Italy’s President, 80, Is Recruited to Stay On for 2nd Term

January 30, 2022

ROME — Italian President Sergio Mattarella was pulled away from his impending retirement and reelected Saturday to a second seven-year term as the country’s head of state, ending days of political impasse by party leaders that risked eroding the nation’s credibility.

Earlier on Saturday, lawmakers entreated Mattarella, 80, who had said repeatedly he didn’t want a second mandate, to change his mind after lawmakers in Parliament and regional delegates voted fruitlessly for days, trying to reach a consensus on other possible candidates.

Mattarella won in the eighth round of voting when he clinched the minimum of 505 votes needed from the eligible 1,009 Grand Electors. Applause broke out in Parliament, prompting the Chamber of Deputies president to interrupt his reading of the ballots. The count then resumed, with Mattarella going on to win 759 votes.

In a brief, televised statement from the Quirinal presidential palace, Mattarella told the nation he couldn’t let his personal desires prevail over a “sense of responsibility” during the “grave health, economic and social emergency” Italy was enduring in the COVID-19 pandemic. He added his commitment “to interpret the expectations and hopes of our fellow citizens.”

Votes are counted in the Italian parliament in Rome, Saturday, Jan. 29, 2022, during the seventh round of voting for Italy’s 13th president. (Remo Casilli/Pool Photo via AP)

Mattarella’s first term ends on Thursday. Ahead of the presidential election this week, Mattarella had even rented an apartment in Rome to prepare for his move from the presidential palace.

But after a seventh round of balloting in six days in Parliament failed to yield any consensus on a presidential candidate, party whips and regional governors visited Mattarella at the presidential palace Saturday to reenlist him.

Rai state TV said Premier Mario Draghi, the former European Central Bank chief who is leading a pandemic unity government, telephoned party leaders to encourage the lobbying. Draghi had previously indicted he would be willing to move into the president’s role, but some party leaders featured that would prompt an early election and more political instability for Italy.

Draghi hailed Mattarella’s re-election as “splendid news for Italians.”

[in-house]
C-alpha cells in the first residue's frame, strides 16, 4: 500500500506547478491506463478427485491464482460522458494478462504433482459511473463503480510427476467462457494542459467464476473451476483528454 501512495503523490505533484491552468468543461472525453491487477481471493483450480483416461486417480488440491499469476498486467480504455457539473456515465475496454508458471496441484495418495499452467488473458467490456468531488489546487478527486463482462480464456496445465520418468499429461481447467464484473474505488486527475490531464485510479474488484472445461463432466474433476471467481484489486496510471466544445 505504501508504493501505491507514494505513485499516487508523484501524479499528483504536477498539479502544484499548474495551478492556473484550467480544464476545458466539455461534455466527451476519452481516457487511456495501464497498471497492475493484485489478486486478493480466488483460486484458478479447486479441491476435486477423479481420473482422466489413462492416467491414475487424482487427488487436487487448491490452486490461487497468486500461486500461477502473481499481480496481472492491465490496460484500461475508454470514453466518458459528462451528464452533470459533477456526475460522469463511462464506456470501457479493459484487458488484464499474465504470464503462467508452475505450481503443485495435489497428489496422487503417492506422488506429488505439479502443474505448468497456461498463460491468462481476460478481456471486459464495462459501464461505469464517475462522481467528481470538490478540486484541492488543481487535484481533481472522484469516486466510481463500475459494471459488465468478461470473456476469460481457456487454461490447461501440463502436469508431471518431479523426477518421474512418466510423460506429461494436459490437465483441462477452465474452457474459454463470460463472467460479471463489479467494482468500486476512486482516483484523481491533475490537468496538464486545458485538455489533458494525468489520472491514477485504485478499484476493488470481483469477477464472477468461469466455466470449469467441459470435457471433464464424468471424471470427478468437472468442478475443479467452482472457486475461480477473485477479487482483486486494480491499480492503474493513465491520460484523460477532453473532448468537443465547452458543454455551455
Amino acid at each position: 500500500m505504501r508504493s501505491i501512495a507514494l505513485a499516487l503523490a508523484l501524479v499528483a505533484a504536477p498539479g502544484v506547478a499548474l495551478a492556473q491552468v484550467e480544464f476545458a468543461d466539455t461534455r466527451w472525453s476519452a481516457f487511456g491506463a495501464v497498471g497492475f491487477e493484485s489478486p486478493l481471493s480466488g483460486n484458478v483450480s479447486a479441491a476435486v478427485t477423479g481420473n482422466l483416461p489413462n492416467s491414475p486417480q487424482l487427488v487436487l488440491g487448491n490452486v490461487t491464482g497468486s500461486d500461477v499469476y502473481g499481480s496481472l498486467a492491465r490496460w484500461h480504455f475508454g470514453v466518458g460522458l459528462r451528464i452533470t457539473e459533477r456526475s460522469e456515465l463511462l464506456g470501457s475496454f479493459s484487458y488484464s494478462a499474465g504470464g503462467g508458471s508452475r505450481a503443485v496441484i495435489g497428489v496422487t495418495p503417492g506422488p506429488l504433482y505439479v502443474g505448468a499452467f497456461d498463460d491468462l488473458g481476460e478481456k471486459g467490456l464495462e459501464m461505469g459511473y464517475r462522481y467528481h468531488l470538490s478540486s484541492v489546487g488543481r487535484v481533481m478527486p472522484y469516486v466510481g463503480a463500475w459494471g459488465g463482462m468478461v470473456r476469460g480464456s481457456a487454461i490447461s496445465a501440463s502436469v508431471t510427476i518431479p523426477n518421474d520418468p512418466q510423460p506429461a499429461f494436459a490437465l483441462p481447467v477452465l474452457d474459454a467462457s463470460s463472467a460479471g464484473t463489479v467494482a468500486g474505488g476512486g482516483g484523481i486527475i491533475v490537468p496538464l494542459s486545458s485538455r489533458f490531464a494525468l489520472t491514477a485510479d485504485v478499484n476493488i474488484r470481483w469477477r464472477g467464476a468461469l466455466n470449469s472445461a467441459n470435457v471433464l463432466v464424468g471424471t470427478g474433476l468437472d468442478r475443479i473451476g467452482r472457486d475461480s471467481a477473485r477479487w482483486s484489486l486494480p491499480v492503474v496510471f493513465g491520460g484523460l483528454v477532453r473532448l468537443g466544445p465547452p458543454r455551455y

“I am grateful to the president for his choice in accommodating the very strong will of Parliament to re-elect him to a second mandate,” the premier said.

“You don’t change a winning team,” former Premier Matteo Renzi told reporters ahead of the final vote.

Former Prime Minister Silvio Berlusconi, who heads the center-right Forza Italia party he founded and who a week earlier dropped his own bid to be president, said that unity “today can only be found around” the figure of Mattarella.

General view of the Italian parliament in Rome, Saturday, Jan. 29, 2022, during the seventh round of voting for Italy’s 13th president. (Remo Casilli/Pool Photo via AP)

The head of the populist 5-Star Movement, Parliament’s largest force, former Premier Giuseppe Conte, also praised Mattarella as “the guarantor of everybody, impartial, authoritative.”

Conte’s praise for Mattarella was all the more remarkable considering how, when Conte was trying to form Italy’s first populist-led government in 2018, Mattarella vetoed his pick of a euro-skeptic economist for the post of finance minister, an appointment likely to have shaken financial markets’ faith in Italy.

Also lobbying for Mattarella was right-wing League party leader Matteo Salvini, whose candidates failed to take off in the early rounds. In 2019, Salvini suffered the humiliation of seeing Mattarella turn to Conte to form a government, this time without the League, after Salvini yanked his support in a failed bid to grab the premiership for himself.

But analysts noted the possible fallout from the spectacle of the nation’s top political leaders squabbling for days.

“There is a tangible risk that within the ruling majority infighting will become more pronounced in the months ahead as the fruitless and chaotic efforts to replace Mattarella have left deep scars on the parties and their leaders,” said Wolfango Piccoli of Teneo, a consulting and advisory firm.

Going into the election, Conte and some other leaders said a woman should finally become Italy’s head of state. But those efforts quickly fizzled. Among the disappointed woman’s advocates in Italy was Linda Laura Sabbadini, a statistician for the government’s statistics bureau who pioneered using data on gender to understand women’s progress in Italy.

“Politics cut a terrible figure in these days,” Sabbadini said on state TV.

Italy’s presidency is a largely ceremonial role but the president can send legislation back to Parliament for changes and tap party leaders to try to form a government if a coalition fails.

During the pandemic, Mattarella staunchly backed the nation’s vaccination campaign — one of the more successful ones in Europe — as critical to Italy’s economic recovery.

Pope Francis in a congratulatory telegram said Saturday that Mattarella was showing a “spirit of generosity” in pandemic times marked by “widespread discomfort and uncertainty.”

A Palermo native, Sergio Mattarella began his career in Parliament in 1983. He was active in the Catholic social movement faction of the Christian Democrats, then the dominant post-war party in Italy. Mattarella had served as a judge on the nation’s constitutional court from 2011 until his first election as head of state on Jan. 31, 2015.

Mattarella’s brother, Piersanti Mattarella, was assassinated by the Sicilian Mafia in 1980 while serving as that island’s governor.



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